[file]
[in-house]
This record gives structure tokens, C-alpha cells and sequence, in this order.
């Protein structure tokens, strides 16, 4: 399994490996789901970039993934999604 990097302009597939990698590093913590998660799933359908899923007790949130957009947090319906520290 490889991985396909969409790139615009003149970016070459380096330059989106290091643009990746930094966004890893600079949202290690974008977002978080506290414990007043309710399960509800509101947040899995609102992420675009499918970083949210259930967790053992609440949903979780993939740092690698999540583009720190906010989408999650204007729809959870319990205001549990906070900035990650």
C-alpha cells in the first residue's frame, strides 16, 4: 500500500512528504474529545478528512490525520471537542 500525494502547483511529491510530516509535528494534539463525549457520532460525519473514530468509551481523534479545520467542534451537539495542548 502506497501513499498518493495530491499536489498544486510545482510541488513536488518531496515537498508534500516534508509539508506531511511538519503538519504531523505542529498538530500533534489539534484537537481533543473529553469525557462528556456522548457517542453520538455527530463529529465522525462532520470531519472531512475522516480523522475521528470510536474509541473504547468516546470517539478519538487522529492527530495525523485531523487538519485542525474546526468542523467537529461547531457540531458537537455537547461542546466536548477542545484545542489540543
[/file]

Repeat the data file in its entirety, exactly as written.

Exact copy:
[in-house]
This record gives structure tokens, C-alpha cells and sequence, in this order.
């Protein structure tokens, strides 16, 4: 399994490996789901970039993934999604 990097302009597939990698590093913590998660799933359908899923007790949130957009947090319906520290 490889991985396909969409790139615009003149970016070459380096330059989106290091643009990746930094966004890893600079949202290690974008977002978080506290414990007043309710399960509800509101947040899995609102992420675009499918970083949210259930967790053992609440949903979780993939740092690698999540583009720190906010989408999650204007729809959870319990205001549990906070900035990650």
C-alpha cells in the first residue's frame, strides 16, 4: 500500500512528504474529545478528512490525520471537542 500525494502547483511529491510530516509535528494534539463525549457520532460525519473514530468509551481523534479545520467542534451537539495542548 502506497501513499498518493495530491499536489498544486510545482510541488513536488518531496515537498508534500516534508509539508506531511511538519503538519504531523505542529498538530500533534489539534484537537481533543473529553469525557462528556456522548457517542453520538455527530463529529465522525462532520470531519472531512475522516480523522475521528470510536474509541473504547468516546470517539478519538487522529492527530495525523485531523487538519485542525474546526468542523467537529461547531457540531458537537455537547461542546466536548477542545484545542489540543